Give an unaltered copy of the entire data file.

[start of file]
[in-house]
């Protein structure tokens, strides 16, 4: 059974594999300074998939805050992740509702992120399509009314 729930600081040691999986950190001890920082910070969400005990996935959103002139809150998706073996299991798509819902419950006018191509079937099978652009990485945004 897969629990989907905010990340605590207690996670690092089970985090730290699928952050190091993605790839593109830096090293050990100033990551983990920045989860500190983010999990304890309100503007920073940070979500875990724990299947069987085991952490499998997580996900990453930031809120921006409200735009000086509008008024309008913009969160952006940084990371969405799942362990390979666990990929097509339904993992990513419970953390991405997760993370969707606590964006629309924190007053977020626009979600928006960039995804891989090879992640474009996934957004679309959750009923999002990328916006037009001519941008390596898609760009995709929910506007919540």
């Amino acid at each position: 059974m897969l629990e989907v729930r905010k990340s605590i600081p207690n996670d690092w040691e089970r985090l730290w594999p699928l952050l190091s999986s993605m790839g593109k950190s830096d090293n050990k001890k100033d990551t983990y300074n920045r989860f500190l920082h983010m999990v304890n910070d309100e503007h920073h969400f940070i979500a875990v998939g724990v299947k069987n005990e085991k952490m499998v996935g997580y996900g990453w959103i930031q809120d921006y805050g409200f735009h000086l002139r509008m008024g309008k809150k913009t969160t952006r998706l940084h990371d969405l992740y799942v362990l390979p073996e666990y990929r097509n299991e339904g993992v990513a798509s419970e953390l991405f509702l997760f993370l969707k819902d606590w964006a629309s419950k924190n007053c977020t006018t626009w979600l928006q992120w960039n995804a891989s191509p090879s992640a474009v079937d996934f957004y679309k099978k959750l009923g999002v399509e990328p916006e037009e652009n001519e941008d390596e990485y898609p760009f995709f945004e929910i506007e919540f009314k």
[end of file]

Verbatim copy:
[in-house]
């Protein structure tokens, strides 16, 4: 059974594999300074998939805050992740509702992120399509009314 729930600081040691999986950190001890920082910070969400005990996935959103002139809150998706073996299991798509819902419950006018191509079937099978652009990485945004 897969629990989907905010990340605590207690996670690092089970985090730290699928952050190091993605790839593109830096090293050990100033990551983990920045989860500190983010999990304890309100503007920073940070979500875990724990299947069987085991952490499998997580996900990453930031809120921006409200735009000086509008008024309008913009969160952006940084990371969405799942362990390979666990990929097509339904993992990513419970953390991405997760993370969707606590964006629309924190007053977020626009979600928006960039995804891989090879992640474009996934957004679309959750009923999002990328916006037009001519941008390596898609760009995709929910506007919540």
């Amino acid at each position: 059974m897969l629990e989907v729930r905010k990340s605590i600081p207690n996670d690092w040691e089970r985090l730290w594999p699928l952050l190091s999986s993605m790839g593109k950190s830096d090293n050990k001890k100033d990551t983990y300074n920045r989860f500190l920082h983010m999990v304890n910070d309100e503007h920073h969400f940070i979500a875990v998939g724990v299947k069987n005990e085991k952490m499998v996935g997580y996900g990453w959103i930031q809120d921006y805050g409200f735009h000086l002139r509008m008024g309008k809150k913009t969160t952006r998706l940084h990371d969405l992740y799942v362990l390979p073996e666990y990929r097509n299991e339904g993992v990513a798509s419970e953390l991405f509702l997760f993370l969707k819902d606590w964006a629309s419950k924190n007053c977020t006018t626009w979600l928006q992120w960039n995804a891989s191509p090879s992640a474009v079937d996934f957004y679309k099978k959750l009923g999002v399509e990328p916006e037009e652009n001519e941008d390596e990485y898609p760009f995709f945004e929910i506007e919540f009314k």